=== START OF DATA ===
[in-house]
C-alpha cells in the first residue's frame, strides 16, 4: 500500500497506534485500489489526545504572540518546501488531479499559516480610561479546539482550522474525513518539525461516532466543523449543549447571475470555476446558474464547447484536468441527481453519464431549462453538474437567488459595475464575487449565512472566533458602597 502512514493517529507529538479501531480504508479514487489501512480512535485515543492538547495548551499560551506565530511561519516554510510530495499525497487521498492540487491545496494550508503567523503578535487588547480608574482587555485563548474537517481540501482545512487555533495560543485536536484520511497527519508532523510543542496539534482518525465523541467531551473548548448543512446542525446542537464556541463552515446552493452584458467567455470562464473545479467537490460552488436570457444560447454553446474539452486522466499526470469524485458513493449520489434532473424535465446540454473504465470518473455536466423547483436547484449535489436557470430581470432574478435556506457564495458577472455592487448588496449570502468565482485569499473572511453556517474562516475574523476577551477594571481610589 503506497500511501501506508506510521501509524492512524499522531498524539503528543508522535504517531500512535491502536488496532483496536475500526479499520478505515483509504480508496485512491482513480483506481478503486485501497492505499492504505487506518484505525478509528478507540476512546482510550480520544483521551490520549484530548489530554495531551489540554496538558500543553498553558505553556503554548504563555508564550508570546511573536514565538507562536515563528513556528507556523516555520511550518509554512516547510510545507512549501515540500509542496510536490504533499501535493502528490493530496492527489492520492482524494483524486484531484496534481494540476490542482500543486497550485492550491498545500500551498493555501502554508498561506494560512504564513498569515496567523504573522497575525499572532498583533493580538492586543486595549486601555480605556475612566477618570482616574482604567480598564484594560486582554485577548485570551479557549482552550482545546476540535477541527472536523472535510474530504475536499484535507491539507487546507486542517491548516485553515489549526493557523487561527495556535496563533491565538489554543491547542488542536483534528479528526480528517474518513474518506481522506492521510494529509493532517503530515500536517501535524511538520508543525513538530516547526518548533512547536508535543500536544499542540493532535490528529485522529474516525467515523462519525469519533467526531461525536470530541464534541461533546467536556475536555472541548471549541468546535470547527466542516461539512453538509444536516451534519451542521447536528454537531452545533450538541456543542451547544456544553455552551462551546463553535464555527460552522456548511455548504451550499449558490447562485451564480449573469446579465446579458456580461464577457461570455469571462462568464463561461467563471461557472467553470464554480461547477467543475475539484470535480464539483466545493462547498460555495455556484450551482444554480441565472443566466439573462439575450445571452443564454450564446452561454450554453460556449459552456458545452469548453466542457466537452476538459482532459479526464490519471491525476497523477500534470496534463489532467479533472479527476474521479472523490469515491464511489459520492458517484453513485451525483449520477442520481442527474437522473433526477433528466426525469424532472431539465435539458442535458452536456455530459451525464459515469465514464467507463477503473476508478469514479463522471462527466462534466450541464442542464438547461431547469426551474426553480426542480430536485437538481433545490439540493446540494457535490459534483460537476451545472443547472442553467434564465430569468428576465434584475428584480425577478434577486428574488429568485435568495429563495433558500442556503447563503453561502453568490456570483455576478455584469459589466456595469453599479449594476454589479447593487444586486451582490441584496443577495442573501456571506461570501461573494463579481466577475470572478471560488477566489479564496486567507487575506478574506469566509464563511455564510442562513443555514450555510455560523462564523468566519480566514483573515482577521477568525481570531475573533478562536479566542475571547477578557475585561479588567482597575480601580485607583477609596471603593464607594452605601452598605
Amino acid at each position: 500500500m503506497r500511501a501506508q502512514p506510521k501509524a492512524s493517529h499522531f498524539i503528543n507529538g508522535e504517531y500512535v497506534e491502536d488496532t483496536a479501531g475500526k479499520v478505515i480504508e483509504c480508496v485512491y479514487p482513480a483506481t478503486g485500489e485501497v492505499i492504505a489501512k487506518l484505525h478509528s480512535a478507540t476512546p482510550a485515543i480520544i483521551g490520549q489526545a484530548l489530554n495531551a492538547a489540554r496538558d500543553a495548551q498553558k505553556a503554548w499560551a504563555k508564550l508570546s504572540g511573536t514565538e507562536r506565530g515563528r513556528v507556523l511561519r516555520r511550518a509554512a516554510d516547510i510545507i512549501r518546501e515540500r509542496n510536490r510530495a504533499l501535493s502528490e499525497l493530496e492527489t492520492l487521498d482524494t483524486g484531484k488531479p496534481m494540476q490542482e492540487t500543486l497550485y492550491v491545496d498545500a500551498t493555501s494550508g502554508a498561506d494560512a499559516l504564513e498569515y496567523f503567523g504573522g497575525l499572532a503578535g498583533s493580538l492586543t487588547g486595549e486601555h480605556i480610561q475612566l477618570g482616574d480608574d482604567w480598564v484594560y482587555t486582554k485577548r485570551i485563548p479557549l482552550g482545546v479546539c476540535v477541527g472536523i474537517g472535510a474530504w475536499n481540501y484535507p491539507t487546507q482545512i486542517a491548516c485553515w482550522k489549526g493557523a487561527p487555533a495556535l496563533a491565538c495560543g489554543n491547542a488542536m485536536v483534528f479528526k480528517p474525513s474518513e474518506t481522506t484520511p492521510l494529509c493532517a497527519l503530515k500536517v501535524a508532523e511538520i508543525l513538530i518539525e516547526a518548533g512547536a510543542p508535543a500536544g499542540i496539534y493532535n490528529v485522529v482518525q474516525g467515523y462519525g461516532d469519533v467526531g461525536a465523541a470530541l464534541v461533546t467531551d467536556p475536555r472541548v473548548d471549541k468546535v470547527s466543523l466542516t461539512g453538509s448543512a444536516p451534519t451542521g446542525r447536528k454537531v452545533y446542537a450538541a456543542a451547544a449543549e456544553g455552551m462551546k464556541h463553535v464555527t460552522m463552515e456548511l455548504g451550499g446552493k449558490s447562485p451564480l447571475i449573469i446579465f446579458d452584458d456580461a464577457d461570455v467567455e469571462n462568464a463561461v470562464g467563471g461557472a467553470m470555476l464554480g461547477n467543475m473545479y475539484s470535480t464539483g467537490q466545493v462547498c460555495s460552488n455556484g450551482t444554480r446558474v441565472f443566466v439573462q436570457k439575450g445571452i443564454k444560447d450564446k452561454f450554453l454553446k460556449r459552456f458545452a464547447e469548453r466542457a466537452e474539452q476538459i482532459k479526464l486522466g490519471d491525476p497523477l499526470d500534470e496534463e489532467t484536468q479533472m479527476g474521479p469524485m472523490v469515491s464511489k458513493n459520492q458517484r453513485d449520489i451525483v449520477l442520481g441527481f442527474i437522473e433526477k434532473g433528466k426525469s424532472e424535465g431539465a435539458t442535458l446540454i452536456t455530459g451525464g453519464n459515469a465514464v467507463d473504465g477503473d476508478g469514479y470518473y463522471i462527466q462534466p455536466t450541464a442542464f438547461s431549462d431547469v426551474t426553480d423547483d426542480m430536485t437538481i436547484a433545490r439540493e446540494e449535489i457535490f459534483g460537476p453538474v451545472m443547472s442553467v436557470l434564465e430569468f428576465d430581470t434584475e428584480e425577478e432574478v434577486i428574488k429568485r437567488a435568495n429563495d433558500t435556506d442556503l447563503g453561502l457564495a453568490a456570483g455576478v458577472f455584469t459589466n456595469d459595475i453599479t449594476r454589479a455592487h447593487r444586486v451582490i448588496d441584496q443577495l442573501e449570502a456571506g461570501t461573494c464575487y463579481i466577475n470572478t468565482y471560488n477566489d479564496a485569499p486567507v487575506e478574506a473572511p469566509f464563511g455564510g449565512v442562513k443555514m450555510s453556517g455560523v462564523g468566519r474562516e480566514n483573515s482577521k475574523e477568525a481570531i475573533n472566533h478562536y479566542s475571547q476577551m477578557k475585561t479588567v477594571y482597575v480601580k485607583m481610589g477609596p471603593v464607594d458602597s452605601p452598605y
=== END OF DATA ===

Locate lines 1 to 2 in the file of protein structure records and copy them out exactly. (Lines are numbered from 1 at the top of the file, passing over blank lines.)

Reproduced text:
[in-house]
C-alpha cells in the first residue's frame, strides 16, 4: 500500500497506534485500489489526545504572540518546501488531479499559516480610561479546539482550522474525513518539525461516532466543523449543549447571475470555476446558474464547447484536468441527481453519464431549462453538474437567488459595475464575487449565512472566533458602597 502512514493517529507529538479501531480504508479514487489501512480512535485515543492538547495548551499560551506565530511561519516554510510530495499525497487521498492540487491545496494550508503567523503578535487588547480608574482587555485563548474537517481540501482545512487555533495560543485536536484520511497527519508532523510543542496539534482518525465523541467531551473548548448543512446542525446542537464556541463552515446552493452584458467567455470562464473545479467537490460552488436570457444560447454553446474539452486522466499526470469524485458513493449520489434532473424535465446540454473504465470518473455536466423547483436547484449535489436557470430581470432574478435556506457564495458577472455592487448588496449570502468565482485569499473572511453556517474562516475574523476577551477594571481610589 503506497500511501501506508506510521501509524492512524499522531498524539503528543508522535504517531500512535491502536488496532483496536475500526479499520478505515483509504480508496485512491482513480483506481478503486485501497492505499492504505487506518484505525478509528478507540476512546482510550480520544483521551490520549484530548489530554495531551489540554496538558500543553498553558505553556503554548504563555508564550508570546511573536514565538507562536515563528513556528507556523516555520511550518509554512516547510510545507512549501515540500509542496510536490504533499501535493502528490493530496492527489492520492482524494483524486484531484496534481494540476490542482500543486497550485492550491498545500500551498493555501502554508498561506494560512504564513498569515496567523504573522497575525499572532498583533493580538492586543486595549486601555480605556475612566477618570482616574482604567480598564484594560486582554485577548485570551479557549482552550482545546476540535477541527472536523472535510474530504475536499484535507491539507487546507486542517491548516485553515489549526493557523487561527495556535496563533491565538489554543491547542488542536483534528479528526480528517474518513474518506481522506492521510494529509493532517503530515500536517501535524511538520508543525513538530516547526518548533512547536508535543500536544499542540493532535490528529485522529474516525467515523462519525469519533467526531461525536470530541464534541461533546467536556475536555472541548471549541468546535470547527466542516461539512453538509444536516451534519451542521447536528454537531452545533450538541456543542451547544456544553455552551462551546463553535464555527460552522456548511455548504451550499449558490447562485451564480449573469446579465446579458456580461464577457461570455469571462462568464463561461467563471461557472467553470464554480461547477467543475475539484470535480464539483466545493462547498460555495455556484450551482444554480441565472443566466439573462439575450445571452443564454450564446452561454450554453460556449459552456458545452469548453466542457466537452476538459482532459479526464490519471491525476497523477500534470496534463489532467479533472479527476474521479472523490469515491464511489459520492458517484453513485451525483449520477442520481442527474437522473433526477433528466426525469424532472431539465435539458442535458452536456455530459451525464459515469465514464467507463477503473476508478469514479463522471462527466462534466450541464442542464438547461431547469426551474426553480426542480430536485437538481433545490439540493446540494457535490459534483460537476451545472443547472442553467434564465430569468428576465434584475428584480425577478434577486428574488429568485435568495429563495433558500442556503447563503453561502453568490456570483455576478455584469459589466456595469453599479449594476454589479447593487444586486451582490441584496443577495442573501456571506461570501461573494463579481466577475470572478471560488477566489479564496486567507487575506478574506469566509464563511455564510442562513443555514450555510455560523462564523468566519480566514483573515482577521477568525481570531475573533478562536479566542475571547477578557475585561479588567482597575480601580485607583477609596471603593464607594452605601452598605